Americans and some elected officials are up in arms over revelations that the NSA is collecting and storing vast quantities of their personal data. But why aren’t people upset that private companies trade the same information between themselves?
This is done through companies like Acxiom, which buys and sells private user information from companies such as Facebook, writes Cathy O’Neil at the blog mathbabe. That information is “much more specific and potentially damning ... than the metadata [call logs showing senders, receivers and length of calls, etc.] that the government purports to have.”
That much of the American public seems to be OK with private companies sharing such information but terrified of the government doing the same demonstrates the common preference and implicit trust many Americans have for the private sector as opposed to any aspect of the government.
O’Neil offers a few possible explanations for the lack of outrage over the abuses made possible by private data collection, beginning with the assumption that little harm is likely to come to people who conform to some vague ideal of a good citizen. Other possibilities include the mistaken belief that companies are interested only in money; the fear of losing constitutional rights as opposed to losing things they don’t possess (such as a job, a house or a good credit score); the assumption that government will protect them from predatory businesses; or perhaps—and this is the most hopeful option—people just haven’t thought about it.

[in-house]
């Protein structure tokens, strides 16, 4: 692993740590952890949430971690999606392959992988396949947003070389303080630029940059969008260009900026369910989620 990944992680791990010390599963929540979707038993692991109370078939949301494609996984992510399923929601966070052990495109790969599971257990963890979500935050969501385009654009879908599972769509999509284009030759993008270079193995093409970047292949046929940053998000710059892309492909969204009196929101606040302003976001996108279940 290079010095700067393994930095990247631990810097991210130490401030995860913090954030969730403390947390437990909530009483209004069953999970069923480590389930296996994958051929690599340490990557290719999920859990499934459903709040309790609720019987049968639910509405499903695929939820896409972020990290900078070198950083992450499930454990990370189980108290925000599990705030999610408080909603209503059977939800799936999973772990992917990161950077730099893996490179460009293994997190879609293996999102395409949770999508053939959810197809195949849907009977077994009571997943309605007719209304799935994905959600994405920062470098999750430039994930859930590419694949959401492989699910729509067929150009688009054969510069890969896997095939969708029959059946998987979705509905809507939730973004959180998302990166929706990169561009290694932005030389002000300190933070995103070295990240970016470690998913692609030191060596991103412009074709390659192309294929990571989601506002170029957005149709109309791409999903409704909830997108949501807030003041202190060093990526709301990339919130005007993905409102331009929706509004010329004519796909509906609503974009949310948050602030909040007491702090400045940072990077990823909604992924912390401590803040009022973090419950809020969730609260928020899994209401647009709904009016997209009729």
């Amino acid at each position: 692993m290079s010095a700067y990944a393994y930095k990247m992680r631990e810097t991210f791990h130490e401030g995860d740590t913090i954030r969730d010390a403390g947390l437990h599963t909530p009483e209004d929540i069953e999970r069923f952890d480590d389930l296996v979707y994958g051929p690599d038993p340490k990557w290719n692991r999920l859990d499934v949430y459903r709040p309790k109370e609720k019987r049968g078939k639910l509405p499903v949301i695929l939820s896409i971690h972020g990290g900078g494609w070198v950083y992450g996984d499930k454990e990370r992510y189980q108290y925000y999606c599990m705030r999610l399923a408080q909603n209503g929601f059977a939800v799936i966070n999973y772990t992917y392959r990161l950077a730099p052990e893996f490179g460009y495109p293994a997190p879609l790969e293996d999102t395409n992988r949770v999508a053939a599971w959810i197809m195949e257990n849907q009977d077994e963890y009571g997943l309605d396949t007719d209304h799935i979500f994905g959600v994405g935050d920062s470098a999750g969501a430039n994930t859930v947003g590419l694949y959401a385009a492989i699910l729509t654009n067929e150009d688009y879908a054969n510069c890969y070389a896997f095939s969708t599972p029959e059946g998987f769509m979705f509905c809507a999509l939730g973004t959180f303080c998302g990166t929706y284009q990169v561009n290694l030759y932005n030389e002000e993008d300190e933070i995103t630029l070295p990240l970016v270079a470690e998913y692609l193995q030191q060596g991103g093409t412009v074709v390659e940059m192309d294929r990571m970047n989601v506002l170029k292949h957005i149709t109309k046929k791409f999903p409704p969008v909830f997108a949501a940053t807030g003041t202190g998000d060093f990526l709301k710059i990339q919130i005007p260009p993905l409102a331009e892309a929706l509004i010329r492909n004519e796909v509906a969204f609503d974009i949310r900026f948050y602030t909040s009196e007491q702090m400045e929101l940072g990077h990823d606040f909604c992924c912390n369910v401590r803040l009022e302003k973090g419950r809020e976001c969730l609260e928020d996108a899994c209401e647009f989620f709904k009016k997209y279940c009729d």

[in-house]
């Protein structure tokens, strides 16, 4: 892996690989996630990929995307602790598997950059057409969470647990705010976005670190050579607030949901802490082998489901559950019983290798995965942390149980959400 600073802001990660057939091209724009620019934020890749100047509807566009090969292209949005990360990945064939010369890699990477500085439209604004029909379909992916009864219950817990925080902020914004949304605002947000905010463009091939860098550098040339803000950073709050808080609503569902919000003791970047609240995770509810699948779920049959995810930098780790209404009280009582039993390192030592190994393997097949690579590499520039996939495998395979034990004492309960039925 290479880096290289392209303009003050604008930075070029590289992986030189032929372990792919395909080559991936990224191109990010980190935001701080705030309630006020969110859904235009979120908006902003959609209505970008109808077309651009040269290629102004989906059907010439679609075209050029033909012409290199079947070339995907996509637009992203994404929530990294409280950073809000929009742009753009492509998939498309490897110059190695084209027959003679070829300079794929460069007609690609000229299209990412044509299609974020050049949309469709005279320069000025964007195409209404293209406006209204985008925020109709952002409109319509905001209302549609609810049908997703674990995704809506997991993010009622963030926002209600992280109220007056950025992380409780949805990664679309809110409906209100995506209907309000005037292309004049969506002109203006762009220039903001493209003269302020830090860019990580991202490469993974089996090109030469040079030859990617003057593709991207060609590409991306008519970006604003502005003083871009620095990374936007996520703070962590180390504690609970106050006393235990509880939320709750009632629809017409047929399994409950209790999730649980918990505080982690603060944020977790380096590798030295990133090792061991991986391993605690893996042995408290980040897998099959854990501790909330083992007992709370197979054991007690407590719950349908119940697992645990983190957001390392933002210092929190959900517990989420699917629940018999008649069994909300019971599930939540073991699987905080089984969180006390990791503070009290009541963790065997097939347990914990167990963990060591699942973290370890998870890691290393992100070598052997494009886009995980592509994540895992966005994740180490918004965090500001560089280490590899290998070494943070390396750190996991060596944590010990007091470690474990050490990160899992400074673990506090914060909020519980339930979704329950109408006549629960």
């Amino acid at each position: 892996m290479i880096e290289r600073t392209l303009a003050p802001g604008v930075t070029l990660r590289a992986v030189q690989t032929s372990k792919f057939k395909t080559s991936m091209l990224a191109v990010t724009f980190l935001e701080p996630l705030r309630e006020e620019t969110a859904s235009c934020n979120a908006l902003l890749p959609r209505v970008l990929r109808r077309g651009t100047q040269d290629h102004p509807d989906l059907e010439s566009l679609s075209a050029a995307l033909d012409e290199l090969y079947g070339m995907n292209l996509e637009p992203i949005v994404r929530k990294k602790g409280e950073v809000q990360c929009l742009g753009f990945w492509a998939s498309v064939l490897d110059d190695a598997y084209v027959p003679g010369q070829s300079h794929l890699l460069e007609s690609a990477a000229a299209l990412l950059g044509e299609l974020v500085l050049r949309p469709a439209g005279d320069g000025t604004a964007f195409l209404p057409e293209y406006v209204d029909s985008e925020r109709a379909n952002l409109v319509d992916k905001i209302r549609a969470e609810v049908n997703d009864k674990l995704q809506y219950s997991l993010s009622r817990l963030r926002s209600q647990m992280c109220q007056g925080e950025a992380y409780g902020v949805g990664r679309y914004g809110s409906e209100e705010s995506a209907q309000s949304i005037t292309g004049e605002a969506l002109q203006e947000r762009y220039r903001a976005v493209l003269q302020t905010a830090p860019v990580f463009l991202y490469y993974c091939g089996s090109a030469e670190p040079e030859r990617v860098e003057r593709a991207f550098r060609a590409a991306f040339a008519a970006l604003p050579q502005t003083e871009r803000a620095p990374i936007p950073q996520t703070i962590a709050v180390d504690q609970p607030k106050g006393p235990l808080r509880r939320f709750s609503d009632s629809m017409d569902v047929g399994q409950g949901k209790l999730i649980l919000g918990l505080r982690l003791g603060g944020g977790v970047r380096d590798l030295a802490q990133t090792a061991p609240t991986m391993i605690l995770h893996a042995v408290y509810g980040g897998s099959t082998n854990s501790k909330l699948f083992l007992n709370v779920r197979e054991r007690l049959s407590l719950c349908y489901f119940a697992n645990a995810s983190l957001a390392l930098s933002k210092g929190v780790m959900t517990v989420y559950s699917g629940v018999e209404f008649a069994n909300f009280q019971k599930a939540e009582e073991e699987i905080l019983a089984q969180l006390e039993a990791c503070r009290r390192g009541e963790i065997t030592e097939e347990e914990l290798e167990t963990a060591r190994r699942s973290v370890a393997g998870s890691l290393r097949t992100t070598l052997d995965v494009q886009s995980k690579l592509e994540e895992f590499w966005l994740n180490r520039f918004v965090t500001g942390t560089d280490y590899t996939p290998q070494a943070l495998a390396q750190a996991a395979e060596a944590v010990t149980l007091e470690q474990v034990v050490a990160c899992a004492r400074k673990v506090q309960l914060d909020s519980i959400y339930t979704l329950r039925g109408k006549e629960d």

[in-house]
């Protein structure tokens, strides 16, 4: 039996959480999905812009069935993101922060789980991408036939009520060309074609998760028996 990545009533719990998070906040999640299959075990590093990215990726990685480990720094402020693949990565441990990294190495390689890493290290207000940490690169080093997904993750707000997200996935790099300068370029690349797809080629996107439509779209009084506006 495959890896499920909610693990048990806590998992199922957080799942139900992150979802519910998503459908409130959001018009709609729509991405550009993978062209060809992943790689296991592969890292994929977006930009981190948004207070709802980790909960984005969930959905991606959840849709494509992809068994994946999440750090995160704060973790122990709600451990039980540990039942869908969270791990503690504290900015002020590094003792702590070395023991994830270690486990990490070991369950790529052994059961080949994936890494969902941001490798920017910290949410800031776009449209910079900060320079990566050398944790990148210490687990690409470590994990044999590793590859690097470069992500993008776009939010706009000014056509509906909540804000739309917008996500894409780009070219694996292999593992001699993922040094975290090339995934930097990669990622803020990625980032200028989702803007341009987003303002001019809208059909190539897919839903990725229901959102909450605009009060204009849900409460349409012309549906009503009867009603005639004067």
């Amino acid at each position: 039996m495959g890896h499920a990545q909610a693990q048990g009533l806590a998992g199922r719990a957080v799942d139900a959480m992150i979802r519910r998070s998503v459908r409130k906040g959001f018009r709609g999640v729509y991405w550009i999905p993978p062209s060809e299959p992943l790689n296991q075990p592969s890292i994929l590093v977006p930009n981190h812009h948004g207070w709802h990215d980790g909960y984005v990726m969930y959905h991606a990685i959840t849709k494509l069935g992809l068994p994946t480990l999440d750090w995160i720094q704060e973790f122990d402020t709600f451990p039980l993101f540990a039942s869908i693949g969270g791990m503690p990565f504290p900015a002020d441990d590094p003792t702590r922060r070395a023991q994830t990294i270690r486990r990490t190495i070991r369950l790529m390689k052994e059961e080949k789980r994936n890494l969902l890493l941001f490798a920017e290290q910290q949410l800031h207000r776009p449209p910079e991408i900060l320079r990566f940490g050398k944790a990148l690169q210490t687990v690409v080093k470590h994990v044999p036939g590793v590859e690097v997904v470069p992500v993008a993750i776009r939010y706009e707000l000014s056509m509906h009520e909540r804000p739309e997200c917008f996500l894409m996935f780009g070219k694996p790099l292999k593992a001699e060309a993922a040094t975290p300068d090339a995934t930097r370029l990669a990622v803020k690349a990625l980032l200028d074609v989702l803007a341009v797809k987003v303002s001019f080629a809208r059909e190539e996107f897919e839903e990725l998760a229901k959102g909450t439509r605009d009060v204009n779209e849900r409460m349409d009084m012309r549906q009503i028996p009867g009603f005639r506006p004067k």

—Posted by Alexander Reed Kelly.
Theory 1: people think about worst case scenarios, not probabilities
When the government is spying on you, worst case you get thrown into jail or Guantanamo Bay for no good reason, left to rot. That’s horrific but not, for the average person, very likely (although, of course, a world where that does become likely is exactly what we want to prevent by having some concept of privacy).
When private companies are spying on you, they don’t have the power to put you in jail. They do increasingly have the power, however, to deny you a job, a student loan, a mortgage, and life insurance. And, depending on who you are, those things are actually pretty likely.
ssoosay (CC BY 2.0)